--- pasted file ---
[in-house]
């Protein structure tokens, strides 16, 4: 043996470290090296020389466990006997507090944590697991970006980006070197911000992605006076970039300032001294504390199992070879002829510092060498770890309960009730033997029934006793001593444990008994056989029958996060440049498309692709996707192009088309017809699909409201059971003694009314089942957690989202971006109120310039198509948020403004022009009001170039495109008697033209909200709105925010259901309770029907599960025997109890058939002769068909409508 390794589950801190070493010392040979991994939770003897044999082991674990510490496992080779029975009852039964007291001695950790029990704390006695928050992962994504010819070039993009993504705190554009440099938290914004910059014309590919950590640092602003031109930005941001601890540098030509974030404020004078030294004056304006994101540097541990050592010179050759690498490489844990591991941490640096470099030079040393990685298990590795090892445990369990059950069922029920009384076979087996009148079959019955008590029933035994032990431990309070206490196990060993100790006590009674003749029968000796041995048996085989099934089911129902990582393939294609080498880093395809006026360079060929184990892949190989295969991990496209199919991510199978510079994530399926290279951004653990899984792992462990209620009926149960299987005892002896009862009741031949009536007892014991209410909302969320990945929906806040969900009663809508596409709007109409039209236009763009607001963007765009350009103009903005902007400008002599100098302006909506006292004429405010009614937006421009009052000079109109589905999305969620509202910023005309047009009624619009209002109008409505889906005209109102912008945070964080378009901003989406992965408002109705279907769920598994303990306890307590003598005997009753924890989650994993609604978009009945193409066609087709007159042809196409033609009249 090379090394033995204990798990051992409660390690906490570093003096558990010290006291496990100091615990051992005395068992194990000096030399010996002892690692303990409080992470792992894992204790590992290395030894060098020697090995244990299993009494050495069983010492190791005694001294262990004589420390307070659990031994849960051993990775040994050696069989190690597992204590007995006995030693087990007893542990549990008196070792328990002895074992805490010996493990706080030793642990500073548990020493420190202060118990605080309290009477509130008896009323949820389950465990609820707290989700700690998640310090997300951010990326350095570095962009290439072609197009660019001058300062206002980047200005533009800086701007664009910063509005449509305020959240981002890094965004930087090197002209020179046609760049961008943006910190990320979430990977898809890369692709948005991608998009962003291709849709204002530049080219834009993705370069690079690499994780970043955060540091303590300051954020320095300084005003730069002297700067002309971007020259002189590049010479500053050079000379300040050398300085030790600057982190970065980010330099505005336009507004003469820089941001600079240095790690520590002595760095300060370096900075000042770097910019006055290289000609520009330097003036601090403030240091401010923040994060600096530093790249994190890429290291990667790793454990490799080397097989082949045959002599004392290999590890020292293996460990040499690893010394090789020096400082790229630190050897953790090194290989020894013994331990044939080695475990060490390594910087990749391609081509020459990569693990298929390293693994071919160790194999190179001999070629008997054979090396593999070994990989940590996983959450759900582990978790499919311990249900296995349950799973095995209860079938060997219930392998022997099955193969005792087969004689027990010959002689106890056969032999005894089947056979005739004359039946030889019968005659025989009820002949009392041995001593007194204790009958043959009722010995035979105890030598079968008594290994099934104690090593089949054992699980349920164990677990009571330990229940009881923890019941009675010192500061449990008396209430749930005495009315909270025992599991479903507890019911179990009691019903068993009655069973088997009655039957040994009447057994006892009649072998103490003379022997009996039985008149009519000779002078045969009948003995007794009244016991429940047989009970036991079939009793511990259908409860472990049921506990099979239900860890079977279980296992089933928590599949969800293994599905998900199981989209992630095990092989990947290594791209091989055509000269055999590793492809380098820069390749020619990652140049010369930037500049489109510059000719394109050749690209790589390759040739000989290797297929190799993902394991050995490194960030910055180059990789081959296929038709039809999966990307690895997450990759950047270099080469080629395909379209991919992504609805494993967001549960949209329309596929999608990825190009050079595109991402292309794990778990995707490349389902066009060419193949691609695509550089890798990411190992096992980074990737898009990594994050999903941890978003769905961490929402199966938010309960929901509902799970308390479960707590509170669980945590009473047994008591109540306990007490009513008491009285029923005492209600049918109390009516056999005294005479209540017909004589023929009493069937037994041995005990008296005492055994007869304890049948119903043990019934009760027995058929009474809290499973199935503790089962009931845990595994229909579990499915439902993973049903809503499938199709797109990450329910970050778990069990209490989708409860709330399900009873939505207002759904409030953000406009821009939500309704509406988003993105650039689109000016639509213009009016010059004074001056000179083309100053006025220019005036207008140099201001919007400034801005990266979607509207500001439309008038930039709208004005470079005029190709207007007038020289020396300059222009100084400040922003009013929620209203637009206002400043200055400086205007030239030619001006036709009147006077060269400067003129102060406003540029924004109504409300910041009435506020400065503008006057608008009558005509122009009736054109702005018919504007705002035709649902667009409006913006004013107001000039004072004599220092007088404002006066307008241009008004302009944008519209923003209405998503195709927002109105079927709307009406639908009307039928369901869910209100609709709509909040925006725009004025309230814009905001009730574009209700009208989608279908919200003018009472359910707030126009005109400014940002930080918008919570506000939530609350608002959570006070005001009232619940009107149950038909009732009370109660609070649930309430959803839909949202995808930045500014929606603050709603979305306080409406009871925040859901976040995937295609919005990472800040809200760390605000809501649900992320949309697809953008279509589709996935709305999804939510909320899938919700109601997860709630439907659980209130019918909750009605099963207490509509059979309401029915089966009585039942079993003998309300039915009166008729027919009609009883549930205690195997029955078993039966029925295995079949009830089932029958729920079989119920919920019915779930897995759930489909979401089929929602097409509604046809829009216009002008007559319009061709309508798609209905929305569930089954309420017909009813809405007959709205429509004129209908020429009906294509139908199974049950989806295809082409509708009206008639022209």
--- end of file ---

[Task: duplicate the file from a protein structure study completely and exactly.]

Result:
[in-house]
């Protein structure tokens, strides 16, 4: 043996470290090296020389466990006997507090944590697991970006980006070197911000992605006076970039300032001294504390199992070879002829510092060498770890309960009730033997029934006793001593444990008994056989029958996060440049498309692709996707192009088309017809699909409201059971003694009314089942957690989202971006109120310039198509948020403004022009009001170039495109008697033209909200709105925010259901309770029907599960025997109890058939002769068909409508 390794589950801190070493010392040979991994939770003897044999082991674990510490496992080779029975009852039964007291001695950790029990704390006695928050992962994504010819070039993009993504705190554009440099938290914004910059014309590919950590640092602003031109930005941001601890540098030509974030404020004078030294004056304006994101540097541990050592010179050759690498490489844990591991941490640096470099030079040393990685298990590795090892445990369990059950069922029920009384076979087996009148079959019955008590029933035994032990431990309070206490196990060993100790006590009674003749029968000796041995048996085989099934089911129902990582393939294609080498880093395809006026360079060929184990892949190989295969991990496209199919991510199978510079994530399926290279951004653990899984792992462990209620009926149960299987005892002896009862009741031949009536007892014991209410909302969320990945929906806040969900009663809508596409709007109409039209236009763009607001963007765009350009103009903005902007400008002599100098302006909506006292004429405010009614937006421009009052000079109109589905999305969620509202910023005309047009009624619009209002109008409505889906005209109102912008945070964080378009901003989406992965408002109705279907769920598994303990306890307590003598005997009753924890989650994993609604978009009945193409066609087709007159042809196409033609009249 090379090394033995204990798990051992409660390690906490570093003096558990010290006291496990100091615990051992005395068992194990000096030399010996002892690692303990409080992470792992894992204790590992290395030894060098020697090995244990299993009494050495069983010492190791005694001294262990004589420390307070659990031994849960051993990775040994050696069989190690597992204590007995006995030693087990007893542990549990008196070792328990002895074992805490010996493990706080030793642990500073548990020493420190202060118990605080309290009477509130008896009323949820389950465990609820707290989700700690998640310090997300951010990326350095570095962009290439072609197009660019001058300062206002980047200005533009800086701007664009910063509005449509305020959240981002890094965004930087090197002209020179046609760049961008943006910190990320979430990977898809890369692709948005991608998009962003291709849709204002530049080219834009993705370069690079690499994780970043955060540091303590300051954020320095300084005003730069002297700067002309971007020259002189590049010479500053050079000379300040050398300085030790600057982190970065980010330099505005336009507004003469820089941001600079240095790690520590002595760095300060370096900075000042770097910019006055290289000609520009330097003036601090403030240091401010923040994060600096530093790249994190890429290291990667790793454990490799080397097989082949045959002599004392290999590890020292293996460990040499690893010394090789020096400082790229630190050897953790090194290989020894013994331990044939080695475990060490390594910087990749391609081509020459990569693990298929390293693994071919160790194999190179001999070629008997054979090396593999070994990989940590996983959450759900582990978790499919311990249900296995349950799973095995209860079938060997219930392998022997099955193969005792087969004689027990010959002689106890056969032999005894089947056979005739004359039946030889019968005659025989009820002949009392041995001593007194204790009958043959009722010995035979105890030598079968008594290994099934104690090593089949054992699980349920164990677990009571330990229940009881923890019941009675010192500061449990008396209430749930005495009315909270025992599991479903507890019911179990009691019903068993009655069973088997009655039957040994009447057994006892009649072998103490003379022997009996039985008149009519000779002078045969009948003995007794009244016991429940047989009970036991079939009793511990259908409860472990049921506990099979239900860890079977279980296992089933928590599949969800293994599905998900199981989209992630095990092989990947290594791209091989055509000269055999590793492809380098820069390749020619990652140049010369930037500049489109510059000719394109050749690209790589390759040739000989290797297929190799993902394991050995490194960030910055180059990789081959296929038709039809999966990307690895997450990759950047270099080469080629395909379209991919992504609805494993967001549960949209329309596929999608990825190009050079595109991402292309794990778990995707490349389902066009060419193949691609695509550089890798990411190992096992980074990737898009990594994050999903941890978003769905961490929402199966938010309960929901509902799970308390479960707590509170669980945590009473047994008591109540306990007490009513008491009285029923005492209600049918109390009516056999005294005479209540017909004589023929009493069937037994041995005990008296005492055994007869304890049948119903043990019934009760027995058929009474809290499973199935503790089962009931845990595994229909579990499915439902993973049903809503499938199709797109990450329910970050778990069990209490989708409860709330399900009873939505207002759904409030953000406009821009939500309704509406988003993105650039689109000016639509213009009016010059004074001056000179083309100053006025220019005036207008140099201001919007400034801005990266979607509207500001439309008038930039709208004005470079005029190709207007007038020289020396300059222009100084400040922003009013929620209203637009206002400043200055400086205007030239030619001006036709009147006077060269400067003129102060406003540029924004109504409300910041009435506020400065503008006057608008009558005509122009009736054109702005018919504007705002035709649902667009409006913006004013107001000039004072004599220092007088404002006066307008241009008004302009944008519209923003209405998503195709927002109105079927709307009406639908009307039928369901869910209100609709709509909040925006725009004025309230814009905001009730574009209700009208989608279908919200003018009472359910707030126009005109400014940002930080918008919570506000939530609350608002959570006070005001009232619940009107149950038909009732009370109660609070649930309430959803839909949202995808930045500014929606603050709603979305306080409406009871925040859901976040995937295609919005990472800040809200760390605000809501649900992320949309697809953008279509589709996935709305999804939510909320899938919700109601997860709630439907659980209130019918909750009605099963207490509509059979309401029915089966009585039942079993003998309300039915009166008729027919009609009883549930205690195997029955078993039966029925295995079949009830089932029958729920079989119920919920019915779930897995759930489909979401089929929602097409509604046809829009216009002008007559319009061709309508798609209905929305569930089954309420017909009813809405007959709205429509004129209908020429009906294509139908199974049950989806295809082409509708009206008639022209």